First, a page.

An epileptic seizure is caused by unusual electrical activity in the brain. This usually causes to muscles of the body to tighten or weaken temporarily.
Nocturnal seizures happen when a person is sleeping. They are most common:
- Right after falling asleep
- Just before waking up
- Soon after waking up
Any seizure can occur during sleep. However, there are certain seizure conditions that are more likely to experience nocturnal seizures, including:
Nocturnal seizures are often unnoticed because the patient is asleep when they happen. However, there are signs that may suggest the patient's is experiencing these seizures, including:
- Loss of bladder control
- Biting their tongue
If the patient notices these symptoms of interrupted sleep they should talk to their doctor:
- Difficulty concentrating
- Awaking suddenly for an unknown reason
- Feeling drowsy
- Increase in daytime seizures triggered by a lack of sleep
Involuntary muscle movement linked to seizures can include:
- Stiff arms
- Stiff legs
- Jerking body movements
Causes and Risk Factors
The cause of seizures is often unknown. However, there are certain seizure conditions that are more likely to experience nocturnal seizures, including:
- Juvenile myoclonic epilepsy
- Awakening tonic-clonic (grand mal)
- Benign Rolandic
- Landau-Kleffner syndrome
- Frontal Lobe Epilepsy
Seizures can be linked to:
The most useful way to diagnose the type of seizure is an electroencephalogram (EEG). This records electrical activity in the brain. The EEG can record unusual spikes or waves in electrical activity patterns. Different types of seizures can be identified with these patterns.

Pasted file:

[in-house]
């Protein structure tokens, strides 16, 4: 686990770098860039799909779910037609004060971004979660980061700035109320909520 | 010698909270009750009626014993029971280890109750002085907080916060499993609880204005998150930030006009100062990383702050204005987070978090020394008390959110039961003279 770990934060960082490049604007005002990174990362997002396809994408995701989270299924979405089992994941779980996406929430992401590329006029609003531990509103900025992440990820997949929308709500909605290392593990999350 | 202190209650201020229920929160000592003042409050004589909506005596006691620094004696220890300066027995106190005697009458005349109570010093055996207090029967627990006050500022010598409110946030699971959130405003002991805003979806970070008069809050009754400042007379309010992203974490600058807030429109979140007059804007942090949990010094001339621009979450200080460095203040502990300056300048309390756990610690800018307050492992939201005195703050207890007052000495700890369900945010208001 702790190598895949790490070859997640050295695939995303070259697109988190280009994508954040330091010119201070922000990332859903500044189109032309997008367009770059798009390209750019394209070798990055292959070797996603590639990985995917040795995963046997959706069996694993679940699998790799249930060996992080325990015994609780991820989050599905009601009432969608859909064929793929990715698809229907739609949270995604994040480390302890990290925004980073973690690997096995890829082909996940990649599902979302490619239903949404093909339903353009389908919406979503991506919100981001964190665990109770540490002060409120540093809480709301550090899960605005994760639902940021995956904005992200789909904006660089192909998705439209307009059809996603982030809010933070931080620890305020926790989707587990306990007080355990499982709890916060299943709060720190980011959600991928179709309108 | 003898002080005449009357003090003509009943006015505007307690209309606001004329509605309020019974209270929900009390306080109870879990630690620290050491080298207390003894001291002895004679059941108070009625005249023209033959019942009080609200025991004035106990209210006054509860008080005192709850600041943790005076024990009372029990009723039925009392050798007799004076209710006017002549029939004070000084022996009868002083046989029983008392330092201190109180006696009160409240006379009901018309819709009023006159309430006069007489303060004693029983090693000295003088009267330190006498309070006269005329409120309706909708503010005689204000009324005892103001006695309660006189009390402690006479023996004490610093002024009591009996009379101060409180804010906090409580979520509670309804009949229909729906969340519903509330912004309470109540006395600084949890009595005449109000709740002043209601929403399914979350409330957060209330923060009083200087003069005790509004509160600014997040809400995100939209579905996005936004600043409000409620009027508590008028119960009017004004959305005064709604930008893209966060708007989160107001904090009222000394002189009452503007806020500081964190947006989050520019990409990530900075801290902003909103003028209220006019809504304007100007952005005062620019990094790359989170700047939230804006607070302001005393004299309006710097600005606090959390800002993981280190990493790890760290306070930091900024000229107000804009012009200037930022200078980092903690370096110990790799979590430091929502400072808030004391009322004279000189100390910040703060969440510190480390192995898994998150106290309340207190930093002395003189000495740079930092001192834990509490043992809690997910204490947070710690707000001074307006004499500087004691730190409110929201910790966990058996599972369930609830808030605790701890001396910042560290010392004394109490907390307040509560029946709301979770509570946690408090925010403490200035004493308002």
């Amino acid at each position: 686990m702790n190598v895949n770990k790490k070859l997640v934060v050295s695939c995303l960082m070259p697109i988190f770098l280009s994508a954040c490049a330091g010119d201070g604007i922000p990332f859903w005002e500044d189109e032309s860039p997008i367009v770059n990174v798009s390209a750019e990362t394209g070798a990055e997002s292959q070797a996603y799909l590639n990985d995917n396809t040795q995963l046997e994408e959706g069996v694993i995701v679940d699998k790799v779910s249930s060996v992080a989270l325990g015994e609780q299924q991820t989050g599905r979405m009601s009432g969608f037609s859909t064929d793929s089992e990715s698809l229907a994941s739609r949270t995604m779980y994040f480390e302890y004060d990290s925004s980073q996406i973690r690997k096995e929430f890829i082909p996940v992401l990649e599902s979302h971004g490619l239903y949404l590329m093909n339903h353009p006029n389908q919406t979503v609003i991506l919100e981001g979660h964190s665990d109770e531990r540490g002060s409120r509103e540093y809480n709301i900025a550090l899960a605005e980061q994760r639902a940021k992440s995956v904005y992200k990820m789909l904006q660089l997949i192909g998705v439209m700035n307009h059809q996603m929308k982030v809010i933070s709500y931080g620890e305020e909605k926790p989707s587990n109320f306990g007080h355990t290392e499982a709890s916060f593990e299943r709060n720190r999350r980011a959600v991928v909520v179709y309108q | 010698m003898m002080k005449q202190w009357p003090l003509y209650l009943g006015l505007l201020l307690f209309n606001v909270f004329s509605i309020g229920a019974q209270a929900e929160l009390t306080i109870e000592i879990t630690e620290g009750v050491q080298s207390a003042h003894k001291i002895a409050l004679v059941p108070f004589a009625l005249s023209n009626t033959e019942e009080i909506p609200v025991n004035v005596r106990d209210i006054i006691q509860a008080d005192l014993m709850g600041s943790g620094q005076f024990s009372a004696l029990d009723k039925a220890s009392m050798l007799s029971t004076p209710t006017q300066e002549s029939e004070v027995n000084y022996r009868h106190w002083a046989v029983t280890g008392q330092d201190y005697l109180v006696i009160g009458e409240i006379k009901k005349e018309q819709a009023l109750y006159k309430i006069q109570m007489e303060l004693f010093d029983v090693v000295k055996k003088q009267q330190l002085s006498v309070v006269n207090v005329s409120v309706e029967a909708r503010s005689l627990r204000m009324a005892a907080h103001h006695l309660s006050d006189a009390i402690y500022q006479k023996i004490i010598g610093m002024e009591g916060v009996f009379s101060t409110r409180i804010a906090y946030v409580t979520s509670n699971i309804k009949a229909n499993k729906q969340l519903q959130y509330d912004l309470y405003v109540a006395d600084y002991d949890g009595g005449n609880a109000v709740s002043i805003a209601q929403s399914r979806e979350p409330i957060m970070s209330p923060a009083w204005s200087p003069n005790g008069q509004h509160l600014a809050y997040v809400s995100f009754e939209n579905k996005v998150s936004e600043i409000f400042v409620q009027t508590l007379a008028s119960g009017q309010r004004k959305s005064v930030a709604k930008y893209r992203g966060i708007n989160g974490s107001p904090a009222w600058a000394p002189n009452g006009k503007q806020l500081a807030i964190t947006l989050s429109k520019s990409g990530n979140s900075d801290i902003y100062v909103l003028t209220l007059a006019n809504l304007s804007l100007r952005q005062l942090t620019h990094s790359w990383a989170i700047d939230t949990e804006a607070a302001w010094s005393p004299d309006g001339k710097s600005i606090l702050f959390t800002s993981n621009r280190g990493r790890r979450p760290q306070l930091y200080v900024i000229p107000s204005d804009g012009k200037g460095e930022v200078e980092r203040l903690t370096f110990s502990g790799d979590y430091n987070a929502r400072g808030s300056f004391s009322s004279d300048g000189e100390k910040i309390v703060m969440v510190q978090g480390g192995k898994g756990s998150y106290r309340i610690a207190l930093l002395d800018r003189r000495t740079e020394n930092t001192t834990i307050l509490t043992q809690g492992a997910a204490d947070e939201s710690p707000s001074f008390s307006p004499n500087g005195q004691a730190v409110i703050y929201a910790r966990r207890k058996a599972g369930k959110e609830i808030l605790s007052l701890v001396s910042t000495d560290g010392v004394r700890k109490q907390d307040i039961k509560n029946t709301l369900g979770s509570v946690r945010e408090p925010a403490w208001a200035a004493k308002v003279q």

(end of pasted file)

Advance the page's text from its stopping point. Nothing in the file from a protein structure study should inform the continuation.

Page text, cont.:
When a patient is experiencing nocturnal seizures, a sleep study is often needed to diagnose the condition. The sleep study will require the patient to stay overnight at the hospital where their brain activity can be monitored during their sleep.
Magnetic resonance imaging (MRI) and computed tomography (CT) scans may be used to look at where the seizures are happening in the brain. The scans can show scar tissue, tumors or structural problems in the brain.
For many patients, correct treatment can lower or prevent seizures. In some cases, patients may not have any more seizures for the rest of their life.
Treatment is based on:
- The type of seizure
- Any underlying conditions
- How often seizures happen
- How severe the seizures are
- The patient's age
- The patient's overall health
- The patient's medical history
Anti-seizure (or anti-epileptic) medications can be very helpful. It may take a few tries to get the right medicine and dose. The doctor will watch for side effects to find the best treatment.
Surgery may be an option if medication can't control the seizures. A vagus nerve stimulator (VNS) is sometimes implanted and used with anti-epileptic medication to lower seizures. The VNS is a tool placed under the skin of the chest. It sends electrical energy through the vagus nerve into the neck and up to the brain.
Certain lifestyle changes may also be used:
- Special high-fat, low-carbohydrate diet (ketogenic diet)
- Getting plenty of sleep
- Avoiding certain triggers, such as lack of sleep
The staff at the Cedars-Sinai Epilepsy Program will work with each patient to determine the best treatment option.